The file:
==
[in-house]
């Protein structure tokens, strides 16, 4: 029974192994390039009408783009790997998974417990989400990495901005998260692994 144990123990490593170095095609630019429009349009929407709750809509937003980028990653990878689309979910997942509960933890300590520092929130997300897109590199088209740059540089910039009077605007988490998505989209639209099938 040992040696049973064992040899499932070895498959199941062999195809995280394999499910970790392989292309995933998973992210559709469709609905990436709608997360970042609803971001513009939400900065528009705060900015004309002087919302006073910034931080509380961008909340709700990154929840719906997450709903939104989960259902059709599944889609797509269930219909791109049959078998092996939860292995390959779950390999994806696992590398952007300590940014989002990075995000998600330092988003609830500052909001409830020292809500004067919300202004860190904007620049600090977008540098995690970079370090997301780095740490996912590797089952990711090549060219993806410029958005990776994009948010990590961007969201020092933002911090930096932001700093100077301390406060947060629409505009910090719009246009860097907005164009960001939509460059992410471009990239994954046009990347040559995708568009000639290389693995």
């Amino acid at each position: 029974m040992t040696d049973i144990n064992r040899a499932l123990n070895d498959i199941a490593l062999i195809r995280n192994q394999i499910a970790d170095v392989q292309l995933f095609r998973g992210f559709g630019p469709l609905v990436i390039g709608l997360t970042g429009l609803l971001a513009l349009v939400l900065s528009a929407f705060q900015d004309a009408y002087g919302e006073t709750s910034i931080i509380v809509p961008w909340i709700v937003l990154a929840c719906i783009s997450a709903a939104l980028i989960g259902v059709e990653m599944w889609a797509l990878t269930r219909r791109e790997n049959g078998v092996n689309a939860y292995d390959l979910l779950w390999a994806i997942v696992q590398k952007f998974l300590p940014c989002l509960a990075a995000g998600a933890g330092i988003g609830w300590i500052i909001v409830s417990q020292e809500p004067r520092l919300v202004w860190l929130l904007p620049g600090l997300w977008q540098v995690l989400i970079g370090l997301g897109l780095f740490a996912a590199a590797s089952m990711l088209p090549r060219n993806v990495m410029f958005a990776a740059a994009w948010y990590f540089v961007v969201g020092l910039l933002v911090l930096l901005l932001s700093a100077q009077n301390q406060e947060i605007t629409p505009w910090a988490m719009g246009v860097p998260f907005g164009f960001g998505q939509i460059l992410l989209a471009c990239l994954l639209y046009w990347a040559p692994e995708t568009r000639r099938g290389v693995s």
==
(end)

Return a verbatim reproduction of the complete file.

[in-house]
């Protein structure tokens, strides 16, 4: 029974192994390039009408783009790997998974417990989400990495901005998260692994 144990123990490593170095095609630019429009349009929407709750809509937003980028990653990878689309979910997942509960933890300590520092929130997300897109590199088209740059540089910039009077605007988490998505989209639209099938 040992040696049973064992040899499932070895498959199941062999195809995280394999499910970790392989292309995933998973992210559709469709609905990436709608997360970042609803971001513009939400900065528009705060900015004309002087919302006073910034931080509380961008909340709700990154929840719906997450709903939104989960259902059709599944889609797509269930219909791109049959078998092996939860292995390959779950390999994806696992590398952007300590940014989002990075995000998600330092988003609830500052909001409830020292809500004067919300202004860190904007620049600090977008540098995690970079370090997301780095740490996912590797089952990711090549060219993806410029958005990776994009948010990590961007969201020092933002911090930096932001700093100077301390406060947060629409505009910090719009246009860097907005164009960001939509460059992410471009990239994954046009990347040559995708568009000639290389693995």
């Amino acid at each position: 029974m040992t040696d049973i144990n064992r040899a499932l123990n070895d498959i199941a490593l062999i195809r995280n192994q394999i499910a970790d170095v392989q292309l995933f095609r998973g992210f559709g630019p469709l609905v990436i390039g709608l997360t970042g429009l609803l971001a513009l349009v939400l900065s528009a929407f705060q900015d004309a009408y002087g919302e006073t709750s910034i931080i509380v809509p961008w909340i709700v937003l990154a929840c719906i783009s997450a709903a939104l980028i989960g259902v059709e990653m599944w889609a797509l990878t269930r219909r791109e790997n049959g078998v092996n689309a939860y292995d390959l979910l779950w390999a994806i997942v696992q590398k952007f998974l300590p940014c989002l509960a990075a995000g998600a933890g330092i988003g609830w300590i500052i909001v409830s417990q020292e809500p004067r520092l919300v202004w860190l929130l904007p620049g600090l997300w977008q540098v995690l989400i970079g370090l997301g897109l780095f740490a996912a590199a590797s089952m990711l088209p090549r060219n993806v990495m410029f958005a990776a740059a994009w948010y990590f540089v961007v969201g020092l910039l933002v911090l930096l901005l932001s700093a100077q009077n301390q406060e947060i605007t629409p505009w910090a988490m719009g246009v860097p998260f907005g164009f960001g998505q939509i460059l992410l989209a471009c990239l994954l639209y046009w990347a040559p692994e995708t568009r000639r099938g290389v693995s």